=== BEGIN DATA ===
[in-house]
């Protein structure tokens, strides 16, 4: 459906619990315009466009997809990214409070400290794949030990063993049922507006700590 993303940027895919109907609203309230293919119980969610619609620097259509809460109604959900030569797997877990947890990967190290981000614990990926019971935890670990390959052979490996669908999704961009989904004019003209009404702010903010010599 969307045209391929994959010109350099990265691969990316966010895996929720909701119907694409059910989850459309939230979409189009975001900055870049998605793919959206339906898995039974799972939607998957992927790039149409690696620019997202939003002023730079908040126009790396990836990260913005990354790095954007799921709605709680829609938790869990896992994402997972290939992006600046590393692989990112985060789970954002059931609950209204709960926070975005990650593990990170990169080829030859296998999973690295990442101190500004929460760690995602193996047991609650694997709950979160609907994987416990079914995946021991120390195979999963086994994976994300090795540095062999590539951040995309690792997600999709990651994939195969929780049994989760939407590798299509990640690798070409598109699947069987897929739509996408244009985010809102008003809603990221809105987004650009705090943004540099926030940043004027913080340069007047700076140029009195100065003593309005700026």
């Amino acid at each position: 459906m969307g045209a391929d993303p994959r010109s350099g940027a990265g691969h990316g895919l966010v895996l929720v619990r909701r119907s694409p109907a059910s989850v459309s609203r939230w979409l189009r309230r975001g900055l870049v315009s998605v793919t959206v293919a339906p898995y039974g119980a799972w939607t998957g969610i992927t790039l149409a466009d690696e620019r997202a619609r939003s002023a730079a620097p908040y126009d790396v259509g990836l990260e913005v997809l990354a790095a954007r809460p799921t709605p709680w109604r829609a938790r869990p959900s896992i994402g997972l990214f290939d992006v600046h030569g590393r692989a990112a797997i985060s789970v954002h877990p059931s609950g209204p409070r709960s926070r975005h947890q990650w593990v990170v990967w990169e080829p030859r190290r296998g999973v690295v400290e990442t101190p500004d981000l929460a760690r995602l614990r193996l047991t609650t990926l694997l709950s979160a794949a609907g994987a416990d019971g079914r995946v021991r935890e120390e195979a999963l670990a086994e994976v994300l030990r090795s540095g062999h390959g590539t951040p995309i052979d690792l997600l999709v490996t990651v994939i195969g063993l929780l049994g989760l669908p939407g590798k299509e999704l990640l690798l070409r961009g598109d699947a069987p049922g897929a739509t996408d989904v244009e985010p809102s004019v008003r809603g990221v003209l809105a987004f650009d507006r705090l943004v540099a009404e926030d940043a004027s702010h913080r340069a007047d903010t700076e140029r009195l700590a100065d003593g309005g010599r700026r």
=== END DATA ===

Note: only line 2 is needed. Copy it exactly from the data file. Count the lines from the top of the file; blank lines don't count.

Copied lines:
């Protein structure tokens, strides 16, 4: 459906619990315009466009997809990214409070400290794949030990063993049922507006700590 993303940027895919109907609203309230293919119980969610619609620097259509809460109604959900030569797997877990947890990967190290981000614990990926019971935890670990390959052979490996669908999704961009989904004019003209009404702010903010010599 969307045209391929994959010109350099990265691969990316966010895996929720909701119907694409059910989850459309939230979409189009975001900055870049998605793919959206339906898995039974799972939607998957992927790039149409690696620019997202939003002023730079908040126009790396990836990260913005990354790095954007799921709605709680829609938790869990896992994402997972290939992006600046590393692989990112985060789970954002059931609950209204709960926070975005990650593990990170990169080829030859296998999973690295990442101190500004929460760690995602193996047991609650694997709950979160609907994987416990079914995946021991120390195979999963086994994976994300090795540095062999590539951040995309690792997600999709990651994939195969929780049994989760939407590798299509990640690798070409598109699947069987897929739509996408244009985010809102008003809603990221809105987004650009705090943004540099926030940043004027913080340069007047700076140029009195100065003593309005700026």